No ramping up 2nd booster coverage despite dose wastage
MANILA, Philippines — The Department of Health (DOH) will still not expand the second booster doses to the rest of the population despite the country’s soaring COVID-19 vaccine wastage rate, which officer in charge Maria Rosario Vergeire on Tuesday pegged at 12 percent.
In a press conference, Vergeire said that “we are not going against science or evidence just because we have expired vaccines.”
Second boosters are only eligible for three priority groups: healthcare workers, the elderly, and individuals with comorbidities aged 18 and up.
She defended the 12 percent vaccine wastage rate as within the considered “acceptable level” based on the World Health Organization’s (WHO) recommendation that was raised between 25 and 30 percent but is higher than its earlier threshold at 10 percent or lower.
The country’s vaccine wastage rate surged in the last seven months. Last April, it was pegged at only 2 percent. It more than doubled to 4.7 percent by June, before it further climbed to 6.6 percent two months later.
Citing the WHO’s raised standard, Vergeire said: “The situation is evolving because of COVID-19. It’s not just the Philippines experiencing this kind of situation in terms of logistics and vaccines, we are seeing more and more countries having this wastage of vaccines and other commodities.”
Vergeire said of the 31 million vaccines considered wasted, 24 million were already past their shelf life and seven million were from “operational wastage,” or jabs that were destroyed due to calamities, broken vials and those that had temperature “excursion” that went past the recommended range.
She stressed that some of the 24 million wasted vaccines are still set to be replaced by the COVAX Facility based on an outstanding agreement with the government.
Some senators are looking to start an inquiry into the vaccine procurement and wastage after learning about the volume of COVID-19 shots valued at P15.6 billion. They also raised alarm over the absence of a Commission on Audit report on the government spending for the vaccination program.
The DOH last week welcomed any inquiry, saying it would make itself available to scrutiny by Congress.
Ramping up vaccinations
Vergeire said the DOH would still carry out the usual interventions and strategies of bringing vaccines “closer to people,” such as the conduct of another “Bakunahang Bayan” scheduled on Dec. 5 to 7, focusing on the primary vaccination of kids aged 5 to 11.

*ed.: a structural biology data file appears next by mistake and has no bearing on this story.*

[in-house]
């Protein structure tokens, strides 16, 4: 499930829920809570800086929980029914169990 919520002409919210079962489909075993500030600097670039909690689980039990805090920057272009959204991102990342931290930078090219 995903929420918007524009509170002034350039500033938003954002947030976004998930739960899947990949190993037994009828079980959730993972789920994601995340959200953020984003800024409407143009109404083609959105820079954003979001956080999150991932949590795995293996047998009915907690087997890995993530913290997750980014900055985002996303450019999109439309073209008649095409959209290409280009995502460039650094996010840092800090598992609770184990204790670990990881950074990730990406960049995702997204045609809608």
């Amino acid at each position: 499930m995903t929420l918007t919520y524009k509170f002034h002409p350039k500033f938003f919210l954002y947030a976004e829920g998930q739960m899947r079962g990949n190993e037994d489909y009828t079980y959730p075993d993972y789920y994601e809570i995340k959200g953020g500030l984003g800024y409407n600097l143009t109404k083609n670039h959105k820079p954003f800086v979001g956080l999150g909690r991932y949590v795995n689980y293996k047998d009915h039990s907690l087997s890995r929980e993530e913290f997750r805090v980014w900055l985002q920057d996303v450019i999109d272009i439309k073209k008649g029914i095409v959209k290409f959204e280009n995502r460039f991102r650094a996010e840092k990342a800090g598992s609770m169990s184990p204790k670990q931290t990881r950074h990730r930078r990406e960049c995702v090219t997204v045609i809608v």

As of Nov. 20, only 5.3 million out of the target 10.9 million children, or nearly half, have received their first two COVID-19 doses.
Nine in 10 Filipinos are up-to-date with their COVID-19 shots as they got their primary doses and boosters based on eligibility. But they also want to receive bivalent vaccines, the new generation vaccines that can provide protection for two COVID-19 strains.
A DOH survey showed that around 90 to 92 percent of Filipinos were “very much willing and interested” to get inoculated with bivalent vaccines currently developed by vaccine manufacturers to contain the more contagious Omicron, which is still the dominant variant globally, and the original COVID-19 strain.
Among those who received only the primary doses, around 68 percent are also keen on getting the bivalent jabs.
Vergeire said the DOH survey was done to help the government get an estimate of the number of bivalent vaccines it would purchase in the initial tranche.
The Nov. 20 DOH data showed a low booster coverage with only 20.9 million or about only 27 percent of the eligible 78 million individuals receiving their first booster shots.
She added that the private sector could also gather similar data on potential bivalent vaccine uptake in their companies to prevent another batch of wasted vaccines.
Around 70 percent of the 24 million expired or expiring doses came from either the private sector or the local government, Vergeire noted.
“To be efficient, it is better if the local government or private sector who are interested to purchase [vaccines] know the demand in their area or among their employees so there would be no wastage,” she said in a press briefing.
But Go Negosyo founder Joey Concepcion on Tuesday discounted claims by Vergeire that the majority of the expired vaccines were privately procured, noting that only 9.3 million of the 23.5 million doses they secured through a tripartite agreement with the government and vaccine manufacturers have expired.
On Monday, Vergeire was quoted by ABS-CBN as saying that almost 70 percent of the expired vaccines were procured by the private sector and local governments.
Concepcion, who is part of the government’s private sector advisory council, said: “There are clearly several gaps that led to the expiry of the vaccines,” saying that they tried to point out some of those gaps, including the need to listen to the science and real-world data from abroad.
“We need to learn from this experience and lay down clear guidelines for vaccinations,” he added.
—WITH A REPORT FROM ALDEN MONZON
Subscribe to INQUIRER PLUS to get access to The Philippine Daily Inquirer & other 70+ titles, share up to 5 gadgets, listen to the news, download as early as 4am & share articles on social media. Call 896 6000.